Enter your mobile number or email address below and we'll send you a link to download the free Kindle App. Then you can start reading Kindle books on your smartphone, tablet, or computer - no Kindle device required.
To get the free app, enter your mobile phone number.
Other Sellers on Amazon
+ Free Shipping
+ $3.49 shipping
+ Free Shipping
Intentional Piecing: From Fussy Cutting to Foundation Piecing Paperback – May 3, 2016
"Neverworld Wake" by Marisha Pessl
Read the absorbing new psychological suspense thriller from acclaimed New York Times bestselling author Marisha Pessl. Pre-order today
Frequently bought together
What other items do customers buy after viewing this item?
"Learn how to showcase your favorite fabrics in spirited, dynamic ways."(Quilters Newsletter Magazine)
"We live for fabric so we want to do each of our prints justice when we use them in our projects. Amy Friend's new book, Intentional Piecing, is focused solely on making those designs really shine."(Love Patchwork and Quilting Magazine)
About the Author
Amy Friend is an award-winner quilter and a former museum curator. A member of the Modern Quilt Guild, Amy enjoys paper piecing and modern quilt design. She blogs at www.duringquiettime.com. Her first book, Intentional Piecing: From Fussy Cutting to Foundation Piecing, was published in May, 2016.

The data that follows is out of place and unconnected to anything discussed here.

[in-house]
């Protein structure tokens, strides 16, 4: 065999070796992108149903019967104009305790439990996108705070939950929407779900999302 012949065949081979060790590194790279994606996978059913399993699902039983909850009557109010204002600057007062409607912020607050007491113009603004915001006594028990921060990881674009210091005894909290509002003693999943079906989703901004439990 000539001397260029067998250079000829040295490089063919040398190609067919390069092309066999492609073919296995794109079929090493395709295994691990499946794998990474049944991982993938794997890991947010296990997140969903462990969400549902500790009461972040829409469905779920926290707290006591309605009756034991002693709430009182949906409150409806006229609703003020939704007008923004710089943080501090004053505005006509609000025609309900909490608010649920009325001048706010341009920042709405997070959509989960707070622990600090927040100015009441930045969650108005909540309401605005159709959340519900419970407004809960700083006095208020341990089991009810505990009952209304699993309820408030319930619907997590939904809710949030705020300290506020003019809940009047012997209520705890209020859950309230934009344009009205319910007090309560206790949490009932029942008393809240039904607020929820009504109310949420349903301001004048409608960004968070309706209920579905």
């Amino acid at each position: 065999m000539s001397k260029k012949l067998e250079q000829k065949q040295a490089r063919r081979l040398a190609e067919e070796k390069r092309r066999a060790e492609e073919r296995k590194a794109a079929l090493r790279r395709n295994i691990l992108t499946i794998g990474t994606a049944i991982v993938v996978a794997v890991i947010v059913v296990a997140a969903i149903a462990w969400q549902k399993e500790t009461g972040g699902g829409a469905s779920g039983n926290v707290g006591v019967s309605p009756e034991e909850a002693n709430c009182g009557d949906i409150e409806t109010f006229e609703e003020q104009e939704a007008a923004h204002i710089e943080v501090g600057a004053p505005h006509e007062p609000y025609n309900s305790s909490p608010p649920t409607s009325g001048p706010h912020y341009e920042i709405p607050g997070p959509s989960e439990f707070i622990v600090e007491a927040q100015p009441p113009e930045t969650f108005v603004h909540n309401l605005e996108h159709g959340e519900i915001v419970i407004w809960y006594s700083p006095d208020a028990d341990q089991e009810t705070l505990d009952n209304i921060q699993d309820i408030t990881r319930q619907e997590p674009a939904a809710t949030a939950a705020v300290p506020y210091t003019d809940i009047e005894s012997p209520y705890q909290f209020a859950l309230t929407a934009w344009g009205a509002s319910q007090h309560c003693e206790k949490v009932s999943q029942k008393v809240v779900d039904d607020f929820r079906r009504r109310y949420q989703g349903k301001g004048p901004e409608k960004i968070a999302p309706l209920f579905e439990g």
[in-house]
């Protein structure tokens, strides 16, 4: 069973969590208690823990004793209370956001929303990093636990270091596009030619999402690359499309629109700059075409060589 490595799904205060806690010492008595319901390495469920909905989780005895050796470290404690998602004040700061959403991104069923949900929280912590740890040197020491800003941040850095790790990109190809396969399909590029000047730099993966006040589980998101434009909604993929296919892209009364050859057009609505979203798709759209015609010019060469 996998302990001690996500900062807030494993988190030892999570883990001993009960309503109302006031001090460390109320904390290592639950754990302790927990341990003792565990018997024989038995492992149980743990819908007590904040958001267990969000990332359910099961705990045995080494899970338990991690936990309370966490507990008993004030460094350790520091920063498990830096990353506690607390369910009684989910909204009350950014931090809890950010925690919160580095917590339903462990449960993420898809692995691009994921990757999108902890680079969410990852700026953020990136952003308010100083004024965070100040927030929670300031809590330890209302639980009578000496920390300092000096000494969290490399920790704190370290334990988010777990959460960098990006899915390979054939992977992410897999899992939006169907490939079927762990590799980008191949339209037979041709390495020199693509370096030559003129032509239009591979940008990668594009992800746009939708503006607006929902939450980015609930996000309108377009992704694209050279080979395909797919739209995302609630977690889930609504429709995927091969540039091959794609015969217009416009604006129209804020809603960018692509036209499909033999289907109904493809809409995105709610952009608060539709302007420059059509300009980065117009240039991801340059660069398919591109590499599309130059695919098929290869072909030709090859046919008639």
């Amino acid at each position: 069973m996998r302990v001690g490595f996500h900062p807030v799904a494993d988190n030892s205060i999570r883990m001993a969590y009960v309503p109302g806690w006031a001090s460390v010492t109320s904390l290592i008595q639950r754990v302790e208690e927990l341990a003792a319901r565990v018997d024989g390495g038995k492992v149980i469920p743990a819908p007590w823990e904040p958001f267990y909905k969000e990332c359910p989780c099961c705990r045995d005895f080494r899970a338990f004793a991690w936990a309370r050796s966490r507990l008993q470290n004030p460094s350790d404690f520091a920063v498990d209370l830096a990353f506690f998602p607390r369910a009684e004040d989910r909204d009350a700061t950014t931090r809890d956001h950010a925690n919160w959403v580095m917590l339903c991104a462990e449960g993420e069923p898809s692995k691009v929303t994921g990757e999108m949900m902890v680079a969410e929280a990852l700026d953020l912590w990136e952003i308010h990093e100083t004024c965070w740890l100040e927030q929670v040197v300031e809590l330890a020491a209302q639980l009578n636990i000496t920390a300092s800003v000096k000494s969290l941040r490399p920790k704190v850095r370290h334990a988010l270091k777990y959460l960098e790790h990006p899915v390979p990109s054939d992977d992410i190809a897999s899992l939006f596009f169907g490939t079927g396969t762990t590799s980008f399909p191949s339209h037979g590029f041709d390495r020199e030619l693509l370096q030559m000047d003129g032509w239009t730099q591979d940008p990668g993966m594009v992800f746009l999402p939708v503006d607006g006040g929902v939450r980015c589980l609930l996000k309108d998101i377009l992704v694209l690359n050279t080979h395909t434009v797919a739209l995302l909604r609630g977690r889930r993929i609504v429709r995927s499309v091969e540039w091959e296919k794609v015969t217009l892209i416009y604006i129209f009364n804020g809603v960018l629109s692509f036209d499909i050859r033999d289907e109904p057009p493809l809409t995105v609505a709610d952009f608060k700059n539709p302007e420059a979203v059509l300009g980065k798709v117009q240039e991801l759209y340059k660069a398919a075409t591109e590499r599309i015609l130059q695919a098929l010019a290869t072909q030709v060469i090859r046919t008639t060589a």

Top customer reviews
There was a problem filtering reviews right now. Please try again later.
Clearly, intentional Piecing is not just another quilting book. For example, the 1st project is a magnetic pin tray. How often does something like that show up in the craft books you buy? Or an adorable appliqued child's cardigan? (Don't worry, you don't have to knit the sweater yourself.)
The quilt called "Tell Me a Story", at 54"×60", best represents Amy Friend's use of fussy cutting as a way to memorialize all your favorite 3" squares of prints and images. This quilt COULD be done without paper piecing if you absolutely hate that technique. But the instructions and photos for some of the steps may well make you a fan. It's a basic block, but the construction is simultaneously divine and diabolical.
There is a chapter devoted to individual 10" blocks that you can combine or finish as stand-alone masterpieces. Many remind me of the Iris technique for paper crafts. I won't spoil any more surprises, but the blocks in this section are lovely.
Will you need any special tools or resources?
Access to a photocopier is essential as you might need 50 or more copies of the same block pattern. Naturally, you'll need paper for these foundations. Special, i.e. expensive, papers are abundant in craft shops, but the author admits she just uses copy paper. Template plastic, or cardboard with the appropriate-sized shapes cut out, can serve as a "window" to make your best fussy cuts. (Just remember to account for seam allowances in your viewing.) I have purchased heavy acrylic pricey Fussy Cut rulers for this process, and am ashamed to admit I never used them.
Most importantly, a hefty supply of #90/14 top-stitch needles helps make the paper removal easier. This is the part that makes so many PPHs out there. (That's short for paper piecing haters.) The author recommends titanium, as all that paper punching can dull a needle quickly.
Rated: A No-brainer BUY.